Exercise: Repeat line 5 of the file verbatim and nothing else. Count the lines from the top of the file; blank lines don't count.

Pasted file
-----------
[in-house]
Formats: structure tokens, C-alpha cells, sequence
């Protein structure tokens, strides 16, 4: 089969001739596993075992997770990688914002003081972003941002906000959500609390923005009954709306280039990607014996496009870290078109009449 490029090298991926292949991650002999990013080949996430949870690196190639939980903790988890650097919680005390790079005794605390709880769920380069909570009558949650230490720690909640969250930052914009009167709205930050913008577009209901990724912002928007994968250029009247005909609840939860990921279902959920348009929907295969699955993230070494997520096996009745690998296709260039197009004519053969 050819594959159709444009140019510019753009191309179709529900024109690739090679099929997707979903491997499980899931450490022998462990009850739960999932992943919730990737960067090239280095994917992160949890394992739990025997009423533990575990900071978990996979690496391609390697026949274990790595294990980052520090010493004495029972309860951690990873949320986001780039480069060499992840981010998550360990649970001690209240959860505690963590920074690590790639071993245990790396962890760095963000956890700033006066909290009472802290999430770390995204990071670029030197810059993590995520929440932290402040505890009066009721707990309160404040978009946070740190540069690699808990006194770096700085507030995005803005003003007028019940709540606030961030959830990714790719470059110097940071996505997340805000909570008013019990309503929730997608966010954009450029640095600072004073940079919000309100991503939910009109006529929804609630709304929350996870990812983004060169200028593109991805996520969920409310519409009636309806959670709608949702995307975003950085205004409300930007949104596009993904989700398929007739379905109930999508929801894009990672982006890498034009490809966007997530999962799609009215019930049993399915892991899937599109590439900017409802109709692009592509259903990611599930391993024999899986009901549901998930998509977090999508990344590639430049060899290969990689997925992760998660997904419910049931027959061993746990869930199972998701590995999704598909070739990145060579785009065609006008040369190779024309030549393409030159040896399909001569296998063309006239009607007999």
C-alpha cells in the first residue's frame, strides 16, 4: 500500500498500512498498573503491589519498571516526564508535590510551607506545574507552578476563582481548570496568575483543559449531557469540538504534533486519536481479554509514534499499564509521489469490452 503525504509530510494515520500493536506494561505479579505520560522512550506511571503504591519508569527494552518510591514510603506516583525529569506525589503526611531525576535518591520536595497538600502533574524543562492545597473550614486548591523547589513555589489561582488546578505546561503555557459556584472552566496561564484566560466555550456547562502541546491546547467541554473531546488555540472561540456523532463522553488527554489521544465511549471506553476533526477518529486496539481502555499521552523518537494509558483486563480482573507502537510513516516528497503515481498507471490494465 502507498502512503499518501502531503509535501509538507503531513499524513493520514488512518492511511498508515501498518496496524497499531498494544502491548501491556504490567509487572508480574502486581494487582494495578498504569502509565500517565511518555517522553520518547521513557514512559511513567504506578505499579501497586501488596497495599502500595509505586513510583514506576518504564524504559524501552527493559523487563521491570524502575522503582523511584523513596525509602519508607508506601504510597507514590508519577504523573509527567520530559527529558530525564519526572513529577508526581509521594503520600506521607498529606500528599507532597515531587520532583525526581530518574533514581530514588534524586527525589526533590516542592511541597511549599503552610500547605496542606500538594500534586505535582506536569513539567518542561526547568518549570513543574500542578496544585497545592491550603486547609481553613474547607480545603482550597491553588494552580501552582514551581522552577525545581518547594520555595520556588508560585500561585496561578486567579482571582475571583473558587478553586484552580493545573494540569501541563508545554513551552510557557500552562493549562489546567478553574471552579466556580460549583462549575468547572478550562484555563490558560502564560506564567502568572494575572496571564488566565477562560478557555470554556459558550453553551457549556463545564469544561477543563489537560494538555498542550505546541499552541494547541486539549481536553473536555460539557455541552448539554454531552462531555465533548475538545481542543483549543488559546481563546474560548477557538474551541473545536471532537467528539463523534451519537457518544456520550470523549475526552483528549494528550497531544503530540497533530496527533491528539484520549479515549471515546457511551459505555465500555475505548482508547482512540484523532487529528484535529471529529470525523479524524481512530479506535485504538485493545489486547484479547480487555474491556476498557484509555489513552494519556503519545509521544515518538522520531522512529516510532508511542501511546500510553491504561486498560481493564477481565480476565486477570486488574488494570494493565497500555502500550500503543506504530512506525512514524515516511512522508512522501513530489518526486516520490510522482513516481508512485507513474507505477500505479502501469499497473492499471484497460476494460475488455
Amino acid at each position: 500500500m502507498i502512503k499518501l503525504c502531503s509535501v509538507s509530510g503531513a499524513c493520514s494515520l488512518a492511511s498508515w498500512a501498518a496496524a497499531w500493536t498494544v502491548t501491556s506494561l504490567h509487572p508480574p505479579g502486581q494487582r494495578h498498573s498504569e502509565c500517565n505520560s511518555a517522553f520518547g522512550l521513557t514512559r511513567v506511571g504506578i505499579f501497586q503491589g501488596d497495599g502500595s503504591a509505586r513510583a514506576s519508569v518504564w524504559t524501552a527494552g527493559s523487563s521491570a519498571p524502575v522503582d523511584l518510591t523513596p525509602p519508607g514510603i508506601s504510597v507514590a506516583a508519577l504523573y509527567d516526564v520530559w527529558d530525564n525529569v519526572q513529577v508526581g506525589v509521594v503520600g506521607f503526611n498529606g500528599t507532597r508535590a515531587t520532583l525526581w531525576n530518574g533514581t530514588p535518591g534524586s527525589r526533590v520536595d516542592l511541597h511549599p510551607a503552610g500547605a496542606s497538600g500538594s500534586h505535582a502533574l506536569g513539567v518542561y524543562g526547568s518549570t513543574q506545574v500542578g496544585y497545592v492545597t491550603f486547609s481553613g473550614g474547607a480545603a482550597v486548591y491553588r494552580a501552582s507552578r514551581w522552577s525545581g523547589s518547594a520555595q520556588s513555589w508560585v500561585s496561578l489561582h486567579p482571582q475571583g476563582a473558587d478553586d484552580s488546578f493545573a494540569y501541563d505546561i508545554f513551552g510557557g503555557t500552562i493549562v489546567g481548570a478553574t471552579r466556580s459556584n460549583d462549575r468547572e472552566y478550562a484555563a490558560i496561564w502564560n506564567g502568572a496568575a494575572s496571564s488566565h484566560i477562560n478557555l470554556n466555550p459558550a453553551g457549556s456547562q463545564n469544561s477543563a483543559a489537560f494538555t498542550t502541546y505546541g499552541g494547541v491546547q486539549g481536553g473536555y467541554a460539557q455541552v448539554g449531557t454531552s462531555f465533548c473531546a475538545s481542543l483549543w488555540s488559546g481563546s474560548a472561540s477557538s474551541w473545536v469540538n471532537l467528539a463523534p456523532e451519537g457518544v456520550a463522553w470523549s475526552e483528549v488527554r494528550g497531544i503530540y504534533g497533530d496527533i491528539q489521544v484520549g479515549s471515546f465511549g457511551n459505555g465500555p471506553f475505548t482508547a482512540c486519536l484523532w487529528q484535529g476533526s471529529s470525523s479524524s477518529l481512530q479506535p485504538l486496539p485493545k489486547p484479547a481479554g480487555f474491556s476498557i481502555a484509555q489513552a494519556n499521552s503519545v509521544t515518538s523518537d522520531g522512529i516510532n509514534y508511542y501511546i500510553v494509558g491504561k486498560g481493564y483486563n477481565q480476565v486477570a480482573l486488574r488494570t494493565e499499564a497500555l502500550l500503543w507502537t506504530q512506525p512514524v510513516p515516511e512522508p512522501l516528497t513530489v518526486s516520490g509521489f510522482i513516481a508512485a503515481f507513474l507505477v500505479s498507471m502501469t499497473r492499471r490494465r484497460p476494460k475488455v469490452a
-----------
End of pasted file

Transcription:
Amino acid at each position: 500500500m502507498i502512503k499518501l503525504c502531503s509535501v509538507s509530510g503531513a499524513c493520514s494515520l488512518a492511511s498508515w498500512a501498518a496496524a497499531w500493536t498494544v502491548t501491556s506494561l504490567h509487572p508480574p505479579g502486581q494487582r494495578h498498573s498504569e502509565c500517565n505520560s511518555a517522553f520518547g522512550l521513557t514512559r511513567v506511571g504506578i505499579f501497586q503491589g501488596d497495599g502500595s503504591a509505586r513510583a514506576s519508569v518504564w524504559t524501552a527494552g527493559s523487563s521491570a519498571p524502575v522503582d523511584l518510591t523513596p525509602p519508607g514510603i508506601s504510597v507514590a506516583a508519577l504523573y509527567d516526564v520530559w527529558d530525564n525529569v519526572q513529577v508526581g506525589v509521594v503520600g506521607f503526611n498529606g500528599t507532597r508535590a515531587t520532583l525526581w531525576n530518574g533514581t530514588p535518591g534524586s527525589r526533590v520536595d516542592l511541597h511549599p510551607a503552610g500547605a496542606s497538600g500538594s500534586h505535582a502533574l506536569g513539567v518542561y524543562g526547568s518549570t513543574q506545574v500542578g496544585y497545592v492545597t491550603f486547609s481553613g473550614g474547607a480545603a482550597v486548591y491553588r494552580a501552582s507552578r514551581w522552577s525545581g523547589s518547594a520555595q520556588s513555589w508560585v500561585s496561578l489561582h486567579p482571582q475571583g476563582a473558587d478553586d484552580s488546578f493545573a494540569y501541563d505546561i508545554f513551552g510557557g503555557t500552562i493549562v489546567g481548570a478553574t471552579r466556580s459556584n460549583d462549575r468547572e472552566y478550562a484555563a490558560i496561564w502564560n506564567g502568572a496568575a494575572s496571564s488566565h484566560i477562560n478557555l470554556n466555550p459558550a453553551g457549556s456547562q463545564n469544561s477543563a483543559a489537560f494538555t498542550t502541546y505546541g499552541g494547541v491546547q486539549g481536553g473536555y467541554a460539557q455541552v448539554g449531557t454531552s462531555f465533548c473531546a475538545s481542543l483549543w488555540s488559546g481563546s474560548a472561540s477557538s474551541w473545536v469540538n471532537l467528539a463523534p456523532e451519537g457518544v456520550a463522553w470523549s475526552e483528549v488527554r494528550g497531544i503530540y504534533g497533530d496527533i491528539q489521544v484520549g479515549s471515546f465511549g457511551n459505555g465500555p471506553f475505548t482508547a482512540c486519536l484523532w487529528q484535529g476533526s471529529s470525523s479524524s477518529l481512530q479506535p485504538l486496539p485493545k489486547p484479547a481479554g480487555f474491556s476498557i481502555a484509555q489513552a494519556n499521552s503519545v509521544t515518538s523518537d522520531g522512529i516510532n509514534y508511542y501511546i500510553v494509558g491504561k486498560g481493564y483486563n477481565q480476565v486477570a480482573l486488574r488494570t494493565e499499564a497500555l502500550l500503543w507502537t506504530q512506525p512514524v510513516p515516511e512522508p512522501l516528497t513530489v518526486s516520490g509521489f510522482i513516481a508512485a503515481f507513474l507505477v500505479s498507471m502501469t499497473r492499471r490494465r484497460p476494460k475488455v469490452a